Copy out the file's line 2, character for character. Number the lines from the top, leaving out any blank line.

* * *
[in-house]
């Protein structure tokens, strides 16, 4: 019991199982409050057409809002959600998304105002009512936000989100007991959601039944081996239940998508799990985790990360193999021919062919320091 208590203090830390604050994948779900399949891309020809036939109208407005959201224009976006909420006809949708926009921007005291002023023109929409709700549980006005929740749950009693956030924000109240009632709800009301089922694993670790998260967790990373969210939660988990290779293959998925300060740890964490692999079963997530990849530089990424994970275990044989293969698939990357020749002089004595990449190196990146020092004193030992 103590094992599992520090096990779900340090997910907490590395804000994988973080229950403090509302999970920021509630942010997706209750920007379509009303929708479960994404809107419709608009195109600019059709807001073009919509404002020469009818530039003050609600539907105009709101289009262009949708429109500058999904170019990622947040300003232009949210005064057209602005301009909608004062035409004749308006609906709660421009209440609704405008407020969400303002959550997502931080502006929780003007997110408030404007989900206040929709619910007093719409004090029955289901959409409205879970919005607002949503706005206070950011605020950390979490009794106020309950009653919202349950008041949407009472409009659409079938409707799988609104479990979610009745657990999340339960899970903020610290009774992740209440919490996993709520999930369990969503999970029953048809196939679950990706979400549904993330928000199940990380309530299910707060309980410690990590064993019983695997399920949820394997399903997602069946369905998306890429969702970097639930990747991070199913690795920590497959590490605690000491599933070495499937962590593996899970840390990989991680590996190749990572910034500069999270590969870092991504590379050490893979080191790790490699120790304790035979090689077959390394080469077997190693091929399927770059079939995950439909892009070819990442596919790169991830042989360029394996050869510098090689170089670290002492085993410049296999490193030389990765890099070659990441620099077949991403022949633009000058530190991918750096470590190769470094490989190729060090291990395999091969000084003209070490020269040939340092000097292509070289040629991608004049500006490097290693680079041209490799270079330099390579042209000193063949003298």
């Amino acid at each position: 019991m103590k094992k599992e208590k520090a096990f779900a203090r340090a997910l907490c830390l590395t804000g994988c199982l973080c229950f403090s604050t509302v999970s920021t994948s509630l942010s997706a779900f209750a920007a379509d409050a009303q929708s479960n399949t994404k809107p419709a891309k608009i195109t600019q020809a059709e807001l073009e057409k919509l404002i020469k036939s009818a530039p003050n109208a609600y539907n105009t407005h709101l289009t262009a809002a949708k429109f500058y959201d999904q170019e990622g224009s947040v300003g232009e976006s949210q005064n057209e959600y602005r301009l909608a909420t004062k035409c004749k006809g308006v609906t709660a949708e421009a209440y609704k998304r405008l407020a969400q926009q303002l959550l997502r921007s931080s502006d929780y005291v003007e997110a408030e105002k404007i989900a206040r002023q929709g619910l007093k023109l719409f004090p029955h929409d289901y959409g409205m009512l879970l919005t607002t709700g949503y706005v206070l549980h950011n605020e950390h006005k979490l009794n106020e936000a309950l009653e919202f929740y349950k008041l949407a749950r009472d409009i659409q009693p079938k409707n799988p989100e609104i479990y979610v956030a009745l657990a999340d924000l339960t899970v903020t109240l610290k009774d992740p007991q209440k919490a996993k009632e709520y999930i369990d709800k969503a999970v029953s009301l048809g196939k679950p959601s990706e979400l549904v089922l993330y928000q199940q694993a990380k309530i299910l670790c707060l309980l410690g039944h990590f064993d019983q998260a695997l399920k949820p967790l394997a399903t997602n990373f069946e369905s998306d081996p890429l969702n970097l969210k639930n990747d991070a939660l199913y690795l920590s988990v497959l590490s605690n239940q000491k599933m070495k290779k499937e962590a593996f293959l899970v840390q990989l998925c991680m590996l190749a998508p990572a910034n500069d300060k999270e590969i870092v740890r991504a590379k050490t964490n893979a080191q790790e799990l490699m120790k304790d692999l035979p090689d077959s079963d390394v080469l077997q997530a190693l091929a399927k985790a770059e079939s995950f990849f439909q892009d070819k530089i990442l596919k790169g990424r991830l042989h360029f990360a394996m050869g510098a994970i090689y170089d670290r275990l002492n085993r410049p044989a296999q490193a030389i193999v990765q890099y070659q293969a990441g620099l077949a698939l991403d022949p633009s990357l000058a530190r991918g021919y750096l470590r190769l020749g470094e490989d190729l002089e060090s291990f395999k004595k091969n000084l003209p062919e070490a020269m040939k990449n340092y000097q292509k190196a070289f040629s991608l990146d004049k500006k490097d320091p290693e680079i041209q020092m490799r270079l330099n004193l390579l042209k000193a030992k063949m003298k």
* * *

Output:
């Protein structure tokens, strides 16, 4: 019991199982409050057409809002959600998304105002009512936000989100007991959601039944081996239940998508799990985790990360193999021919062919320091 208590203090830390604050994948779900399949891309020809036939109208407005959201224009976006909420006809949708926009921007005291002023023109929409709700549980006005929740749950009693956030924000109240009632709800009301089922694993670790998260967790990373969210939660988990290779293959998925300060740890964490692999079963997530990849530089990424994970275990044989293969698939990357020749002089004595990449190196990146020092004193030992 103590094992599992520090096990779900340090997910907490590395804000994988973080229950403090509302999970920021509630942010997706209750920007379509009303929708479960994404809107419709608009195109600019059709807001073009919509404002020469009818530039003050609600539907105009709101289009262009949708429109500058999904170019990622947040300003232009949210005064057209602005301009909608004062035409004749308006609906709660421009209440609704405008407020969400303002959550997502931080502006929780003007997110408030404007989900206040929709619910007093719409004090029955289901959409409205879970919005607002949503706005206070950011605020950390979490009794106020309950009653919202349950008041949407009472409009659409079938409707799988609104479990979610009745657990999340339960899970903020610290009774992740209440919490996993709520999930369990969503999970029953048809196939679950990706979400549904993330928000199940990380309530299910707060309980410690990590064993019983695997399920949820394997399903997602069946369905998306890429969702970097639930990747991070199913690795920590497959590490605690000491599933070495499937962590593996899970840390990989991680590996190749990572910034500069999270590969870092991504590379050490893979080191790790490699120790304790035979090689077959390394080469077997190693091929399927770059079939995950439909892009070819990442596919790169991830042989360029394996050869510098090689170089670290002492085993410049296999490193030389990765890099070659990441620099077949991403022949633009000058530190991918750096470590190769470094490989190729060090291990395999091969000084003209070490020269040939340092000097292509070289040629991608004049500006490097290693680079041209490799270079330099390579042209000193063949003298």